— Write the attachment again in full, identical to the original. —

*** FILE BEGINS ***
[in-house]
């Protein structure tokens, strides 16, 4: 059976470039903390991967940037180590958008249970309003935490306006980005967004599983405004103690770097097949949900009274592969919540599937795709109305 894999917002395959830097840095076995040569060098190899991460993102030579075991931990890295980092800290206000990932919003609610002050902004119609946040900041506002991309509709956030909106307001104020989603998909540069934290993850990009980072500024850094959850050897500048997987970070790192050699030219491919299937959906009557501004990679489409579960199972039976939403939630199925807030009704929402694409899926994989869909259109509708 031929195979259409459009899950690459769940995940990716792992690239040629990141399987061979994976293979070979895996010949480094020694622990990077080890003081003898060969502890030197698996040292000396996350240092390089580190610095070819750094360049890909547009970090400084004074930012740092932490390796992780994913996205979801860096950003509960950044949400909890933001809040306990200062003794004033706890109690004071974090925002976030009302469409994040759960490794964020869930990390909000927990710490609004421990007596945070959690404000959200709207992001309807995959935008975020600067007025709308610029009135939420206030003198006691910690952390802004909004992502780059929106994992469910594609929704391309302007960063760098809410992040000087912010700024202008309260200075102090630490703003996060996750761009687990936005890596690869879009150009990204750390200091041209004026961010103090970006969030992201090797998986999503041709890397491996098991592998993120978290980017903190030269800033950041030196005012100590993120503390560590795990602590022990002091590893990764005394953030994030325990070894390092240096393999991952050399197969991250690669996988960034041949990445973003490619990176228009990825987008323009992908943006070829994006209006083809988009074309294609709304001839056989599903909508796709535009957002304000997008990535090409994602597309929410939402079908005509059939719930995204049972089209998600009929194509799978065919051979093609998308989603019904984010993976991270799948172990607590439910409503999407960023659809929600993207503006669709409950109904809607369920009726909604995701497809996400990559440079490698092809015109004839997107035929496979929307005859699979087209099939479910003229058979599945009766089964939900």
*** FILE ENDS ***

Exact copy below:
[in-house]
């Protein structure tokens, strides 16, 4: 059976470039903390991967940037180590958008249970309003935490306006980005967004599983405004103690770097097949949900009274592969919540599937795709109305 894999917002395959830097840095076995040569060098190899991460993102030579075991931990890295980092800290206000990932919003609610002050902004119609946040900041506002991309509709956030909106307001104020989603998909540069934290993850990009980072500024850094959850050897500048997987970070790192050699030219491919299937959906009557501004990679489409579960199972039976939403939630199925807030009704929402694409899926994989869909259109509708 031929195979259409459009899950690459769940995940990716792992690239040629990141399987061979994976293979070979895996010949480094020694622990990077080890003081003898060969502890030197698996040292000396996350240092390089580190610095070819750094360049890909547009970090400084004074930012740092932490390796992780994913996205979801860096950003509960950044949400909890933001809040306990200062003794004033706890109690004071974090925002976030009302469409994040759960490794964020869930990390909000927990710490609004421990007596945070959690404000959200709207992001309807995959935008975020600067007025709308610029009135939420206030003198006691910690952390802004909004992502780059929106994992469910594609929704391309302007960063760098809410992040000087912010700024202008309260200075102090630490703003996060996750761009687990936005890596690869879009150009990204750390200091041209004026961010103090970006969030992201090797998986999503041709890397491996098991592998993120978290980017903190030269800033950041030196005012100590993120503390560590795990602590022990002091590893990764005394953030994030325990070894390092240096393999991952050399197969991250690669996988960034041949990445973003490619990176228009990825987008323009992908943006070829994006209006083809988009074309294609709304001839056989599903909508796709535009957002304000997008990535090409994602597309929410939402079908005509059939719930995204049972089209998600009929194509799978065919051979093609998308989603019904984010993976991270799948172990607590439910409503999407960023659809929600993207503006669709409950109904809607369920009726909604995701497809996400990559440079490698092809015109004839997107035929496979929307005859699979087209099939479910003229058979599945009766089964939900």